The male wards were on one side of the hospital with female wards the other, staff working on male wards got a ‘male’ key and staff working on female wards got a ‘female’ key. Other areas had yale type locks.

As an engineer, I had a male/female master key, a yale master, and an engineers key, to access engineering areas. Over the 12 odd years I was there, I explored everywhere, ‘Andy was here’ must still exist in some of the remaining buildings. I still have on my lounge wall one of the original engraved glass clock faces from the clock tower, I also still have the receipt to show I paid for ’scrap materials’. It was my job to remove the three glass faces and replace them with plastic ones, with 240volt synchronous movements, when the master clock was turned off. Before this all areas had slave clocks that were sent an electrical pulse every 30 seconds from the master clock. So we went from a system where every single clock in the entire hospital was showing the same time, to a system where the 3 faces on the clock tower maybe showing different times, this was about the time the accountants took over the asylum.

When I started work there, the boiler house produced steam, for heating and hot water, to St. Richards hospital next door, and also, through a pipe running across Bishop Otter college field, now University of Chichester, then, under Oaklands Park, to the Royal West Sussex Hospital on Broyle Road, and to Chichester Festival theatre.
The main D shaped corridor that connected the wards, and the main corridor under each ward was duplicated underground in what we called ‘the subway’. This contained a miriad of pipe and electrical cables, you learnt when to bob left, duck or hop over stuff to avoid cracking your head. When all this ‘elf & safety stuff started coming in, we were told to wear hard hats when we went down there, until our foreman hit his hard hat on a high crossing pipe and nearly gave himself whiplash, see, we told you hard hats give your head height, and all the pipes you learned how to avoid, now hit your hat 🙂
That subway was a special place to be, pipes everywhere, minimal lighting throwing long shadows, pumps starting and stopping automatically and the steam traps clanging and hissing steam all over the place, never felt uncomfortable once though!

The electricians also used to run the projectors showing films to the patients in the main hall, every Tuesday evening. 2 Gaumont Kalee projectors, not as spelt wrongly on another website. Their light source was an electric arc across 2 carbon electrodes, it got very warm sitting next to these, you had to sit close, with one hand on the light gate lever, to stop the arc burning the film if the transport mechanism failed. We also had a diascope, a stills projector with opening time for the WRVS shop, and the Naunton Pavillion, this had the same carbon arc light source as the Kallees, but the carbon rods had to be fed into the arc at the same speed the arc was consuming then, or the light sputtered, or went out!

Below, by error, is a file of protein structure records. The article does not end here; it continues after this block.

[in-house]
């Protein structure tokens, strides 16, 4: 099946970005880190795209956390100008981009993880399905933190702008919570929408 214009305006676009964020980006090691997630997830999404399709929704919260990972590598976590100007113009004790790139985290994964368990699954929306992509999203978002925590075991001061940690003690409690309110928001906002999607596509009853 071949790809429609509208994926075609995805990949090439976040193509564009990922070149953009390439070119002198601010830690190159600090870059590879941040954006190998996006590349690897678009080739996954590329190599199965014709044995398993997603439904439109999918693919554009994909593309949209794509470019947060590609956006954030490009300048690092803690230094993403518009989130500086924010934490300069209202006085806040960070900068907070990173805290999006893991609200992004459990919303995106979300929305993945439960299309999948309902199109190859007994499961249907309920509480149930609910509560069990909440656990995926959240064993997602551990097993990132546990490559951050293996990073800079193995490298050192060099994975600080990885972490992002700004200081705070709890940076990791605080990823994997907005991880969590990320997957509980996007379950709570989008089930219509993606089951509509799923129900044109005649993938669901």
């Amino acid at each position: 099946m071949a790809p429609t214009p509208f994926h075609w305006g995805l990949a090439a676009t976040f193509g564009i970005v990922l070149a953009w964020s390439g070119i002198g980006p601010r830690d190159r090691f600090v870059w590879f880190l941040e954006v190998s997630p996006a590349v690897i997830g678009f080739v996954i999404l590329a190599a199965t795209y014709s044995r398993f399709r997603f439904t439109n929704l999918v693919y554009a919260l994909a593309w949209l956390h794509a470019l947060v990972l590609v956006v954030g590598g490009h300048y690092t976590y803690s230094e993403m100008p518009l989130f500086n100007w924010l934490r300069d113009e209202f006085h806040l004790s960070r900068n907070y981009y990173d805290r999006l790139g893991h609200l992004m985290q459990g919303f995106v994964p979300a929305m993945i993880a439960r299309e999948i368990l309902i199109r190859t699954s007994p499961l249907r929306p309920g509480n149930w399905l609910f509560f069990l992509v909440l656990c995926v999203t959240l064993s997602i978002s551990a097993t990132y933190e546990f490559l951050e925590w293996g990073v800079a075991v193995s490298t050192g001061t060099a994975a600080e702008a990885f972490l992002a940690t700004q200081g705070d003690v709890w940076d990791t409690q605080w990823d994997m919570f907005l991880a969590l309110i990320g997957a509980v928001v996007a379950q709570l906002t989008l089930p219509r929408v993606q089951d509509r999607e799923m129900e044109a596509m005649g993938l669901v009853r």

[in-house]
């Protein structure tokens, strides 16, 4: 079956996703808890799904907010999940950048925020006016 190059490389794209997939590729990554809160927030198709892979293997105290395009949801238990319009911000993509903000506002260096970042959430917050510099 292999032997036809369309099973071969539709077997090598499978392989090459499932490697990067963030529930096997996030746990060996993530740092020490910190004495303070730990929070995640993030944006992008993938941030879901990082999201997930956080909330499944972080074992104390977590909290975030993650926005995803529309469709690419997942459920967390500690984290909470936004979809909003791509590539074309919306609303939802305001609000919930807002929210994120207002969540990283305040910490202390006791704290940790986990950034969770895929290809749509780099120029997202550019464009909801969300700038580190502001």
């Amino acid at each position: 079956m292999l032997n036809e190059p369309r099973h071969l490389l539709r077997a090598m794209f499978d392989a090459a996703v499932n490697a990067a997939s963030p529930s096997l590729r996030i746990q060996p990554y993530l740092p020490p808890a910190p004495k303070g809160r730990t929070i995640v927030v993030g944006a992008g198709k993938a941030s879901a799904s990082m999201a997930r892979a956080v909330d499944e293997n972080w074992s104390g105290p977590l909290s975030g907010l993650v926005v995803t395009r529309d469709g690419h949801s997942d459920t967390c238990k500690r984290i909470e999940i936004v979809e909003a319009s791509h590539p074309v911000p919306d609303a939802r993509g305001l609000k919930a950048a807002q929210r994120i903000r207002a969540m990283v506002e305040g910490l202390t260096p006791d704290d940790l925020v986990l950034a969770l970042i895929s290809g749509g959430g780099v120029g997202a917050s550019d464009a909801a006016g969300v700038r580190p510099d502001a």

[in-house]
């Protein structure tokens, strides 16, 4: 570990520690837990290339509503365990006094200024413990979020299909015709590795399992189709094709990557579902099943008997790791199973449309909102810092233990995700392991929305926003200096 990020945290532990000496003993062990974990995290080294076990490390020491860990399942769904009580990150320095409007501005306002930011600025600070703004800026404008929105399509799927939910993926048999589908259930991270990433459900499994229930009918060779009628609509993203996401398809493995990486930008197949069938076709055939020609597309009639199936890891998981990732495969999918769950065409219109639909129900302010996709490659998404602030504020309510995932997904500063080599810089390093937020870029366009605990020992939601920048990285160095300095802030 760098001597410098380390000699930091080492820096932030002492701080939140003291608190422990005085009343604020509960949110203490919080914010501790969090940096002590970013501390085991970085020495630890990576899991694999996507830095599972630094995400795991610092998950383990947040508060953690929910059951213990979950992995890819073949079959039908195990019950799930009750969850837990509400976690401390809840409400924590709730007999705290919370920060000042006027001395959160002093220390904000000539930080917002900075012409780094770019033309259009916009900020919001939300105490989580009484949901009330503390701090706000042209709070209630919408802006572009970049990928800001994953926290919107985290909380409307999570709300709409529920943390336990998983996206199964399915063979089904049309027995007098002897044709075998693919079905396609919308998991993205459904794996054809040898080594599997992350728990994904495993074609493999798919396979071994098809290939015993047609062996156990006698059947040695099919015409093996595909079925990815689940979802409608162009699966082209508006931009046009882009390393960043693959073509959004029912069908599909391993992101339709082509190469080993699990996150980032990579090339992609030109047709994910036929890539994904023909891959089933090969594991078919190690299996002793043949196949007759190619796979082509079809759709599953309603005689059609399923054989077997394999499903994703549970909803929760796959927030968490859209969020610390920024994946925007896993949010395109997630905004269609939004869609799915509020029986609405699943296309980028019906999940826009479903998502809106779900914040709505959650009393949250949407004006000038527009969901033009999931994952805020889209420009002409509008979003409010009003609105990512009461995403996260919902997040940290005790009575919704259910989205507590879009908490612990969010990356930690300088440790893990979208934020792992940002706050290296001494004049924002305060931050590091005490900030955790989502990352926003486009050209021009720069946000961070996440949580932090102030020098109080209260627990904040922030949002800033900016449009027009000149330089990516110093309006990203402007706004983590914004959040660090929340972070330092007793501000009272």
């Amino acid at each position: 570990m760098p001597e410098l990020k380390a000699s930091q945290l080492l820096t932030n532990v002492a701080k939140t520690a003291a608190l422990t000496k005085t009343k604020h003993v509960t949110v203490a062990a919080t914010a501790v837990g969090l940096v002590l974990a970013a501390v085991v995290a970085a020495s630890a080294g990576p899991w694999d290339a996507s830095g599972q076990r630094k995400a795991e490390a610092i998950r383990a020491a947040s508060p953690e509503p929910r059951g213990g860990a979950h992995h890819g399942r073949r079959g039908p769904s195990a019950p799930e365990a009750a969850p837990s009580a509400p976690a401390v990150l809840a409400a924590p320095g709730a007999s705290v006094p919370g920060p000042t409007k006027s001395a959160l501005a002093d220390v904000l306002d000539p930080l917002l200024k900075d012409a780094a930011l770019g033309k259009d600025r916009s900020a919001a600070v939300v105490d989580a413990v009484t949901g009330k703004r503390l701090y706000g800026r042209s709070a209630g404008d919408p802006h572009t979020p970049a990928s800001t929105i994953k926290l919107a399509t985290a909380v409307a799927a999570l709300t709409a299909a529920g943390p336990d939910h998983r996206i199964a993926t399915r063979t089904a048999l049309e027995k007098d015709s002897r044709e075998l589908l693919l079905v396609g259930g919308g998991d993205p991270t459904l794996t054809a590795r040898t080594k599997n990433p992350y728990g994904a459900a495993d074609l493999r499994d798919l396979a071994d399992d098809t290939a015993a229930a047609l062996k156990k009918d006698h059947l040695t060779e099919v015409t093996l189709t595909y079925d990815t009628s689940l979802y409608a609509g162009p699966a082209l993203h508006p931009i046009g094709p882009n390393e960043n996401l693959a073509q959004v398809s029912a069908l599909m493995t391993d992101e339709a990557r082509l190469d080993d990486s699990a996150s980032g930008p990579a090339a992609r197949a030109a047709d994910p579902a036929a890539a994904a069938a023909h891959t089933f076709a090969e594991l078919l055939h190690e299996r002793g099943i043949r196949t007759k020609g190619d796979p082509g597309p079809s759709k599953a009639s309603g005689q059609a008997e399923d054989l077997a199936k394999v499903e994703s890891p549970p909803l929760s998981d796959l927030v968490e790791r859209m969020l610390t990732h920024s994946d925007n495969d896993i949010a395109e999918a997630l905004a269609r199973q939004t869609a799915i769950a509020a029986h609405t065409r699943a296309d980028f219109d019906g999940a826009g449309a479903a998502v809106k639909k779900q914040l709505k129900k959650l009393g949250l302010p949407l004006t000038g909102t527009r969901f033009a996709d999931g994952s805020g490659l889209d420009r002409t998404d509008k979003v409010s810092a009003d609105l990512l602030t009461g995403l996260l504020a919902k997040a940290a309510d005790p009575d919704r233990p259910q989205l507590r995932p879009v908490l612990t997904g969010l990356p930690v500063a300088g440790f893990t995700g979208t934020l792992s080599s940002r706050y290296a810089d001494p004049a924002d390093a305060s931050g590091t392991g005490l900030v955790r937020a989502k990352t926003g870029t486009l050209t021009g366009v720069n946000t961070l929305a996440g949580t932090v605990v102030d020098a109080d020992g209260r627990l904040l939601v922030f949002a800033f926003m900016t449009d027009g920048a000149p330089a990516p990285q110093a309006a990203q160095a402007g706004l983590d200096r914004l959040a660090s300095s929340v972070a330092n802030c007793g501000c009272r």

That place, or rather, the people that worked there, taught me everything I know about how to do things properly.

Hi Tina,
George, was the name of the old guy that used to wander the corridors, nice as pie one time, loud swearing the next.
As I said, best time of my life.

#22MartaDecember 3, 2016, 11:51 am

Tina, you’ve opened quite a lot of my memories…thank you! I must admit that Graylingwell had somehow determined my further career.. After I returned to my country which was Yugoslavia in that time, I had continued with my study in pedagogical fields and have been later working in psychiatric institution, day care facilities, nursing homes etc. until my retirement two years ago. I have never forgotten Graylingwell and I sincerely hope that England will find a way to preserve it somehow, the way that only England could find.
I remember a man from Anderson 2, who had looked like Leonardo da Vinci with his beard and long hair. He used to be standing by the window and humming “It’s now or never…” and then he stopped humming and he murmured :”Those horrible birds…” referring to the number of craws living on the trees around the hospital.
I think I could write a book about. So many memories. I wish I could visit Graylingwell once again…maybe I will. I couldn’t recall anything bad just kind working people caring about others in need. I appreciate for this photos, thank you!

#23JonathanDecember 2, 2017, 7:24 pm

Hi there,

I have a few photos of Graylingwell from last year and this year, still adding so bare with, I remember this place as a kid : used to get my mum to drive through the grounds as I found it so interesting: so sad to see it gone: though compared to most mental hospitals that close over the last 20 years this place faired pretty well and most Ward buildings kept, I had a peek in the old Farm yard today, was a interesting explore, I believe the farm yard is to be kept and turned into light commercial space